The future of the Baltimore Opera Company may be cloudy, but the present sure sounds great. The production of Bellini's Norma that opened last night is one of the most musically satisfying ventures I've heard from the company yet. It's not so much a case of each of the principals being ideal, as it is of each one bringing to this melodically high-calorie score a fundamental appreciation for the bel canto style (Bellini really put the bel in bel canto with this work). A couple of the soloists also manage to summon a striking amount of vocal fire power to go with all of that sensitivity to the opera's musical curves.
Hasmik Papian will not erase memories of Maria Callas or Joan Sutherland or Montserrat Caballe in the title role of the Druid priestess, but her performance last night ....
had a good deal to recommend it. The soprano's tone proved basically warm and attractive, if lacking in distinctive shading, and her phrasing was often vivid, particularly in the chilling start of Act 2, when Norma comes close to murdering her own children out of despair for losing the love of their father. The famous entrance aria, Casta Diva
, sounded a little cautious, but it was capped by an eloquent cadenza. Only when Papian smudged the articulation of coloratura flurries, or weakened on high notes, or missed some opportunities to bring out subtleties of the text did I wish they could've casta 'nother diva. But this is a notoriously tough role, and Papian got the job done with dignity and taste.
The role of Norma's conflicted friend, Adalgisa, who has the same tragic taste in Roman lovers, has been taken here by Ruth Ann Swenson, a seasoned and much-admired soprano. The part is normally sung by mezzos today, but the distinction between the voice types was not so clear-cut in Bellini's day, and the blend of two sopranos works beautifully. Swenson was in marvelous voice last night. She was such an instantly galvanizing presence that the audience applauded her opening recitative (Adalgisa doesn't get a full-fledged aria in this opera). The tone was creamy, the intonation spot-on, the phrasing full of import. The soprano ensured that every word registered meaningfully. One melting example came in Act 1 at the line Un altro cielo mirar creditti, un altro cielo in lui (I seemed to find another heaven in him); Swenson phrased it in a truly ethereal manner. Likewise, she sculpted her phrases eloquently throughout the great Mira, a Norma duet. It was impossible to take one's ears off of Swenson. A very classy performance.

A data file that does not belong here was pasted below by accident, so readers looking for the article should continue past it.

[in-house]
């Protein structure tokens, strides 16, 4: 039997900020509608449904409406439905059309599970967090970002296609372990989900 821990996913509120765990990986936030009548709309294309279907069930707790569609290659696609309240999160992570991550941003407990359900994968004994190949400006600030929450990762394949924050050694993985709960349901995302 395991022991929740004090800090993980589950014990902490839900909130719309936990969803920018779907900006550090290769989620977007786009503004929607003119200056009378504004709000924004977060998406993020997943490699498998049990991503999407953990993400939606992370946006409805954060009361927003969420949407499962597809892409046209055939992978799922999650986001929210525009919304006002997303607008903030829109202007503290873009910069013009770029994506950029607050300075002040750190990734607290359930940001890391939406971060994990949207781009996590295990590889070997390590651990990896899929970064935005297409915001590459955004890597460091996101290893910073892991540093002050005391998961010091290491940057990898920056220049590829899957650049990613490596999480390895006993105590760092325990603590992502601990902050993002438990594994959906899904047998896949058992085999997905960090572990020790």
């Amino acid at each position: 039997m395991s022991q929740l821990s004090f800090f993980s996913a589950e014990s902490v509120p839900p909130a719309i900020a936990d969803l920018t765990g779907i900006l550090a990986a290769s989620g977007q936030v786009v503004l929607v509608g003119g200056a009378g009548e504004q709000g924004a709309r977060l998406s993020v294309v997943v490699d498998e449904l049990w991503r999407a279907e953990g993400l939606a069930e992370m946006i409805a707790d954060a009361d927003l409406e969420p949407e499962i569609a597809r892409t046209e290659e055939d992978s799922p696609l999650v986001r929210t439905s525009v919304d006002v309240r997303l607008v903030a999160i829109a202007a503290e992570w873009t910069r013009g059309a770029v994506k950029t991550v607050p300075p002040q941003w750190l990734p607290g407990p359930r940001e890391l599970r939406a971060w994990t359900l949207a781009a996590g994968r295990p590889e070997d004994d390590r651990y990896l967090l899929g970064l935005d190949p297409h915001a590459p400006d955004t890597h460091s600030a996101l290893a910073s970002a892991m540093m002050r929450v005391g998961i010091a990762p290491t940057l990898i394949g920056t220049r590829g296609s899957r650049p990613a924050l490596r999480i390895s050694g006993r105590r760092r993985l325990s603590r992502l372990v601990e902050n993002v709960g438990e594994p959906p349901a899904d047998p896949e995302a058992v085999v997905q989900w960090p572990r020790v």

Frank Porretta also commanded attention as Pollione, the Roman with the bad habit of leading religious Druid women astray. The tenor produced a huge sound that easily filled the voice-friendly acoustic of the Lyric. Nuance didn’t come as easily to him as volume, but no matter. The weight of the vocalism, and the incisive thrust of Porretta's phrasing, hit the spot. Hao Jiang Tian sang with grave beauty as Norma's father, Oroveso. Nicole Biondo, as Clotilde, sounded effortful, but she had her emotional effectiveness. Farrar Strum delivered his few lines as Flavio in a warm, clear, dynamic tenor. Chorus and orchestra rose to their challenges with mostly potent results. Christian Badea's conducting was wonderfully spacious (some might just call it slow, but Bellini's poetic melodies can take it), but he offered plenty of rhythmic force in the opera's few agitated passages. I only wish he had allowed for tempo variations in the animated Si, fino all'ore close of the Act 2 Norma/Adalgisa duet; there's an old tradition of stretching things here, and I'm convinced it pays off handsomely.
As for the visual side of things, the mostly black and white look of the scenic design by Roberto Oswald and costumes by Anibal Lapiz got the job done, sometimes quite tellingly. But Oswald also served as director, and, just as with his Nabucco for Baltimore a couple years ago, came up very short. Once again, he had choristers parade on the stage and, having found the right 'x' on the floor, assume the oratorio position and hold it until required to parade back off the stage. It's an insult to call this sort of by-the-number crowd placement 'stage direction.' This might have been good enough in 1831, when Norma was premiered at La Scala, but it looks pathetic today. Oswald was marginally better in his approach to the principal characters, but they, too, could have used more imaginative guidance. That said, most of the singing is so alive and compelling that the whole production gets a lift.
Photo courtesy Baltimore Opera Company; Michael DeFilippi photographer.